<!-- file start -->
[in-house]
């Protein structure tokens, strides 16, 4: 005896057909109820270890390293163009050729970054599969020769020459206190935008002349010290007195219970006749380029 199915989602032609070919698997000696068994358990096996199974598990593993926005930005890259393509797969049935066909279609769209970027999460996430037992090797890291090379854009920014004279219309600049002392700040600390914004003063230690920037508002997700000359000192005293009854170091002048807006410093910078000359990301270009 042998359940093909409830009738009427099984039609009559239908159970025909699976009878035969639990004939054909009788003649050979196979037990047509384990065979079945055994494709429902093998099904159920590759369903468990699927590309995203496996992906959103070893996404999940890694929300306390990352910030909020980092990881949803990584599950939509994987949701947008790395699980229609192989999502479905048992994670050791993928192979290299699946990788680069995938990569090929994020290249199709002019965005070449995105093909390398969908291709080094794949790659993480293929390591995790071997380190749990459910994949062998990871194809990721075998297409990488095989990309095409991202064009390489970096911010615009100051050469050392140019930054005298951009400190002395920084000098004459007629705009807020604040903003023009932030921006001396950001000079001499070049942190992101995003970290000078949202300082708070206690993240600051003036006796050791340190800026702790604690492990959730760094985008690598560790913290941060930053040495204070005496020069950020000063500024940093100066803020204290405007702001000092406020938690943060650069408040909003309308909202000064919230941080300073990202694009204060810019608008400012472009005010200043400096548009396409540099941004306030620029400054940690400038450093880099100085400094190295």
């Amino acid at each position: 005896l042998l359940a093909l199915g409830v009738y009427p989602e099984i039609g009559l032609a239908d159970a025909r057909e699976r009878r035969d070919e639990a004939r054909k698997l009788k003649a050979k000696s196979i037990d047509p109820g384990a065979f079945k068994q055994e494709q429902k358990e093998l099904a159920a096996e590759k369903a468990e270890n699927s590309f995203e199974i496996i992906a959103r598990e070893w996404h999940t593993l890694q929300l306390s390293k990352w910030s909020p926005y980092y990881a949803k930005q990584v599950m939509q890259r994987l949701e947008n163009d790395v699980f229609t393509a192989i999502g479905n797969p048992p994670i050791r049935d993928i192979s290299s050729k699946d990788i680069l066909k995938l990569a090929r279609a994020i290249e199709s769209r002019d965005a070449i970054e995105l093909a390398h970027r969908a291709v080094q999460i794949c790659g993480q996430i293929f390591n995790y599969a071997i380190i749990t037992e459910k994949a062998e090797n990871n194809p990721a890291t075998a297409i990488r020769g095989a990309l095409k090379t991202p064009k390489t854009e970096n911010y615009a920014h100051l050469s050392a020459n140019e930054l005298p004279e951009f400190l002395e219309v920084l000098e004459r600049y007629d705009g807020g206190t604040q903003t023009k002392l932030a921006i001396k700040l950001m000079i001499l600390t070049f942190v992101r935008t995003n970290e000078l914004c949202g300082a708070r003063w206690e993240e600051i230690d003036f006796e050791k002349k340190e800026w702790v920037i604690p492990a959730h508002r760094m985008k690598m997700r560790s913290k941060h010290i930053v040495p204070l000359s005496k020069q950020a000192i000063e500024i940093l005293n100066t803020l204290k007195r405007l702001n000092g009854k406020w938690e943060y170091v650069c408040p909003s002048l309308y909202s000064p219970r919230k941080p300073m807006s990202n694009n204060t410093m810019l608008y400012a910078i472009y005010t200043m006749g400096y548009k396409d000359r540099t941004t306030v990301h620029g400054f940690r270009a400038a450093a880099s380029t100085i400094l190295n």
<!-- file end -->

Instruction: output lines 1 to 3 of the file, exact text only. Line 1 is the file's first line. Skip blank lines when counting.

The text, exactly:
[in-house]
């Protein structure tokens, strides 16, 4: 005896057909109820270890390293163009050729970054599969020769020459206190935008002349010290007195219970006749380029 199915989602032609070919698997000696068994358990096996199974598990593993926005930005890259393509797969049935066909279609769209970027999460996430037992090797890291090379854009920014004279219309600049002392700040600390914004003063230690920037508002997700000359000192005293009854170091002048807006410093910078000359990301270009 042998359940093909409830009738009427099984039609009559239908159970025909699976009878035969639990004939054909009788003649050979196979037990047509384990065979079945055994494709429902093998099904159920590759369903468990699927590309995203496996992906959103070893996404999940890694929300306390990352910030909020980092990881949803990584599950939509994987949701947008790395699980229609192989999502479905048992994670050791993928192979290299699946990788680069995938990569090929994020290249199709002019965005070449995105093909390398969908291709080094794949790659993480293929390591995790071997380190749990459910994949062998990871194809990721075998297409990488095989990309095409991202064009390489970096911010615009100051050469050392140019930054005298951009400190002395920084000098004459007629705009807020604040903003023009932030921006001396950001000079001499070049942190992101995003970290000078949202300082708070206690993240600051003036006796050791340190800026702790604690492990959730760094985008690598560790913290941060930053040495204070005496020069950020000063500024940093100066803020204290405007702001000092406020938690943060650069408040909003309308909202000064919230941080300073990202694009204060810019608008400012472009005010200043400096548009396409540099941004306030620029400054940690400038450093880099100085400094190295």
């Amino acid at each position: 005896l042998l359940a093909l199915g409830v009738y009427p989602e099984i039609g009559l032609a239908d159970a025909r057909e699976r009878r035969d070919e639990a004939r054909k698997l009788k003649a050979k000696s196979i037990d047509p109820g384990a065979f079945k068994q055994e494709q429902k358990e093998l099904a159920a096996e590759k369903a468990e270890n699927s590309f995203e199974i496996i992906a959103r598990e070893w996404h999940t593993l890694q929300l306390s390293k990352w910030s909020p926005y980092y990881a949803k930005q990584v599950m939509q890259r994987l949701e947008n163009d790395v699980f229609t393509a192989i999502g479905n797969p048992p994670i050791r049935d993928i192979s290299s050729k699946d990788i680069l066909k995938l990569a090929r279609a994020i290249e199709s769209r002019d965005a070449i970054e995105l093909a390398h970027r969908a291709v080094q999460i794949c790659g993480q996430i293929f390591n995790y599969a071997i380190i749990t037992e459910k994949a062998e090797n990871n194809p990721a890291t075998a297409i990488r020769g095989a990309l095409k090379t991202p064009k390489t854009e970096n911010y615009a920014h100051l050469s050392a020459n140019e930054l005298p004279e951009f400190l002395e219309v920084l000098e004459r600049y007629d705009g807020g206190t604040q903003t023009k002392l932030a921006i001396k700040l950001m000079i001499l600390t070049f942190v992101r935008t995003n970290e000078l914004c949202g300082a708070r003063w206690e993240e600051i230690d003036f006796e050791k002349k340190e800026w702790v920037i604690p492990a959730h508002r760094m985008k690598m997700r560790s913290k941060h010290i930053v040495p204070l000359s005496k020069q950020a000192i000063e500024i940093l005293n100066t803020l204290k007195r405007l702001n000092g009854k406020w938690e943060y170091v650069c408040p909003s002048l309308y909202s000064p219970r919230k941080p300073m807006s990202n694009n204060t410093m810019l608008y400012a910078i472009y005010t200043m006749g400096y548009k396409d000359r540099t941004t306030v990301h620029g400054f940690r270009a400038a450093a880099s380029t100085i400094l190295n």